"The Dolphin Letters, 1970-1979 brings to life one of literary history’s most famous scandals . . . What makes the letters so darkly compelling, and such uneasy, thrilling company . . . is the elemental question of motive. Why do people do what they do? How much do they understand their own impulses and responsibilities?"—Parul Sehgal, The New York Times
"These letters, which draw from the last years of Lowell’s life, detail a profoundly creative time for the couple as well as the breakup of their marriage (and eventual reconciliation). Elizabeth Bishop, Adrienne Rich, Mary McCarthy and other friends make appearances; taken together, the correspondence offers a debate about the cultural role and legacy of art."—Joumana Khatib, The New York Times
"Buoyed by the dialectical elegance of its form, The Dolphin Letters is an extraordinary philosophical inquiry into what is permissible in a work of art . . . Each of their letters was in some sense a private story that partook of life as a means of making sense of shared experience, confirming it or mourning it or holding it to the light. If their correspondence anticipated aspects of their art—a working through of opaque material—it was also the final coherence of a great and conflicted love."—Dustin Illingworth, The Nation
"At first glance, the voyeuristic interest offered by the living drama of the messages between Lowell and Hardwick almost outweighs their nature as letters. But neither can put a foot wrong in writing a sentence; each has the instinctive cadence of a born writer, the sophistication of an adult who has seen and felt almost too much, the directness and candor of an intimate acquaintance, and the steady capacity for irony even in sadness. "—Helen Vendler, Harper's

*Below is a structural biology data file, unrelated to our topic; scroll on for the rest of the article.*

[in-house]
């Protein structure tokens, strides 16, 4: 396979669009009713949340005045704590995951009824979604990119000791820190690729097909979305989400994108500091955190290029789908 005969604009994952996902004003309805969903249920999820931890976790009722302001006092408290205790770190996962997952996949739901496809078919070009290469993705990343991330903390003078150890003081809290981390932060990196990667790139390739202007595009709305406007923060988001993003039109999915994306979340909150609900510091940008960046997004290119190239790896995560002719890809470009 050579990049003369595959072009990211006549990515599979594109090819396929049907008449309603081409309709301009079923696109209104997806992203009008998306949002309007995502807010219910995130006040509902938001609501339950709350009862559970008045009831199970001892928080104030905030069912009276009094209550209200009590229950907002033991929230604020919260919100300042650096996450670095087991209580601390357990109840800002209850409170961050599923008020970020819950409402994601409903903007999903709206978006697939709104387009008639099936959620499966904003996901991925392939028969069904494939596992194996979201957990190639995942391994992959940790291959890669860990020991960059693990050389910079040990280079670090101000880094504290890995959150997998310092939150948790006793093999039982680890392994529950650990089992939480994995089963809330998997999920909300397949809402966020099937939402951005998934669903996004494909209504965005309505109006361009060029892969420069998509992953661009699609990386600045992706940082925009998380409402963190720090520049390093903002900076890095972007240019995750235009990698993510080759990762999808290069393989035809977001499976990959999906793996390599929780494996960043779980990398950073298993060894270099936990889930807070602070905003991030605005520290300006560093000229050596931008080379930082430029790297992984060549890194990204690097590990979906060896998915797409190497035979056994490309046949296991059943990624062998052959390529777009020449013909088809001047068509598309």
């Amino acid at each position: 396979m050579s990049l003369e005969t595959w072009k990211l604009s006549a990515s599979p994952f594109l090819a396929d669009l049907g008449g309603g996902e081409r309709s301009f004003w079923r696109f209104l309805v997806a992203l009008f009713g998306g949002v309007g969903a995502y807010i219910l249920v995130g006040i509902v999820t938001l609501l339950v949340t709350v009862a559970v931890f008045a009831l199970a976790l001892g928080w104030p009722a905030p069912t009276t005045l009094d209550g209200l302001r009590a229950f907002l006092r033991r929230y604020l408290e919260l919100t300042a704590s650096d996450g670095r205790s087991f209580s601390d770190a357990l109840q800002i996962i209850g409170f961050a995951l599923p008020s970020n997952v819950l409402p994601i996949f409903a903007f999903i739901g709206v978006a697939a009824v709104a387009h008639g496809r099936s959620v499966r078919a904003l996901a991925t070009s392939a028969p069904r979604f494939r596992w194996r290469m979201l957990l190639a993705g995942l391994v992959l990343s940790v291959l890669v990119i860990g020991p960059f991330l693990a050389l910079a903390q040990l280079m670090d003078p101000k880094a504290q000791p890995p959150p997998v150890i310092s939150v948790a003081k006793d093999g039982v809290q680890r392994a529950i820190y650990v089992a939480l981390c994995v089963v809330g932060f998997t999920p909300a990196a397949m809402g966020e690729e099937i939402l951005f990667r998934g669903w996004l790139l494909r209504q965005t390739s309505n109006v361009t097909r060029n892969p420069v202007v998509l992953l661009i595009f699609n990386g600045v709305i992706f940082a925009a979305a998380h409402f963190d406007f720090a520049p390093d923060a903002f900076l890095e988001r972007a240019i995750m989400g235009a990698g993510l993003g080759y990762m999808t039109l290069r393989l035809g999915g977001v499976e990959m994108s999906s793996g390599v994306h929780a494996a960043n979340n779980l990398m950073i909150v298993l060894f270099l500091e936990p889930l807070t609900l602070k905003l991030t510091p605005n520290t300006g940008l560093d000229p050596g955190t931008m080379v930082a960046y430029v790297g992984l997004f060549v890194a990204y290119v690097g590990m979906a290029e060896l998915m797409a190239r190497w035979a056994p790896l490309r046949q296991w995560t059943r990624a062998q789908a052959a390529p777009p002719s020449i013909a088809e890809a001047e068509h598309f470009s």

"A peculiarly fascinating volume containing hundreds of letters between poet Robert Lowell and his estranged wife, novelist and critic Elizabeth Hardwick . . . The book includes not just Hardwick's shocked responses to the poems, but also the more outraged reactions of poets Adrienne Rich, who broke off her friendship with Lowell, and Elizabeth Bishop, who famously told Lowell that 'art just isn't worth that much.' A devastating examination of the limits of the written word."—Kirkus Reviews (starred review)
"With graceful authority, poet and editor Saskia Hamilton defines the emotional and literary issues raised by this controversial Pulitzer Prize-winning book, reissued to reveal Lowell’s revisions as The Dolphin: Two Versions, 1972–1973 in conjunction with these ensnaring and affecting transatlantic letters between two poets who, in spite of epic hurt, never ceased loving each other."—Booklist
"The push and pull of love and anger course through this riveting collection of correspondence between onetime literary power couple Robert Lowell and Elizabeth Hardwick . . . compulsively readable . . . [The Dolphin Letters] illuminates a tumultuous time in two celebrated writers’ lives."—Publishers Weekly (starred review)
Reviews from Goodreads
1. Elizabeth Hardwick to Robert Lowell
[15 West 67th Street, New York, N.Y.] Tuesday, April 7, 1970
Darling: Safely home, but quite tired and still not back on a schedule Americana,...